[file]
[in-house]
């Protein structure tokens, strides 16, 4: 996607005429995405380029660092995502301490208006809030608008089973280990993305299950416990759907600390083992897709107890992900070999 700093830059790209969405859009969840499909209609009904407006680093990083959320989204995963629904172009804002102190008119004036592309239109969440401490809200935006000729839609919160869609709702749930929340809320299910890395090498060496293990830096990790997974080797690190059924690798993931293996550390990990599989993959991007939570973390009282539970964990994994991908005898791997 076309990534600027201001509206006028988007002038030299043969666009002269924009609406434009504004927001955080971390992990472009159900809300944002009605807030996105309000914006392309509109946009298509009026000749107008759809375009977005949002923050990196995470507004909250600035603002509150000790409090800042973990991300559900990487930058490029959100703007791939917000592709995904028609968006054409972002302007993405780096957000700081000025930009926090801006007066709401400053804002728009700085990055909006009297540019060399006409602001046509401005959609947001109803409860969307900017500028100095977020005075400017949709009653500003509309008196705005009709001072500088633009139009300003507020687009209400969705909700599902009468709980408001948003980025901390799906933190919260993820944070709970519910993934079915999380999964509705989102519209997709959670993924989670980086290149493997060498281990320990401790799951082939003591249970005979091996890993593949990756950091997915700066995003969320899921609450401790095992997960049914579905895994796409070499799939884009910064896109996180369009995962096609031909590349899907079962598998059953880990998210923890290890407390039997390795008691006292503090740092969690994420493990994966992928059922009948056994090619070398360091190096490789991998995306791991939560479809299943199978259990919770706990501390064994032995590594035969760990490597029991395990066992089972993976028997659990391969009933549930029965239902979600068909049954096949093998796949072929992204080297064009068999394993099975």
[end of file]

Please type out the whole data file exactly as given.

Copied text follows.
[in-house]
């Protein structure tokens, strides 16, 4: 996607005429995405380029660092995502301490208006809030608008089973280990993305299950416990759907600390083992897709107890992900070999 700093830059790209969405859009969840499909209609009904407006680093990083959320989204995963629904172009804002102190008119004036592309239109969440401490809200935006000729839609919160869609709702749930929340809320299910890395090498060496293990830096990790997974080797690190059924690798993931293996550390990990599989993959991007939570973390009282539970964990994994991908005898791997 076309990534600027201001509206006028988007002038030299043969666009002269924009609406434009504004927001955080971390992990472009159900809300944002009605807030996105309000914006392309509109946009298509009026000749107008759809375009977005949002923050990196995470507004909250600035603002509150000790409090800042973990991300559900990487930058490029959100703007791939917000592709995904028609968006054409972002302007993405780096957000700081000025930009926090801006007066709401400053804002728009700085990055909006009297540019060399006409602001046509401005959609947001109803409860969307900017500028100095977020005075400017949709009653500003509309008196705005009709001072500088633009139009300003507020687009209400969705909700599902009468709980408001948003980025901390799906933190919260993820944070709970519910993934079915999380999964509705989102519209997709959670993924989670980086290149493997060498281990320990401790799951082939003591249970005979091996890993593949990756950091997915700066995003969320899921609450401790095992997960049914579905895994796409070499799939884009910064896109996180369009995962096609031909590349899907079962598998059953880990998210923890290890407390039997390795008691006292503090740092969690994420493990994966992928059922009948056994090619070398360091190096490789991998995306791991939560479809299943199978259990919770706990501390064994032995590594035969760990490597029991395990066992089972993976028997659990391969009933549930029965239902979600068909049954096949093998796949072929992204080297064009068999394993099975």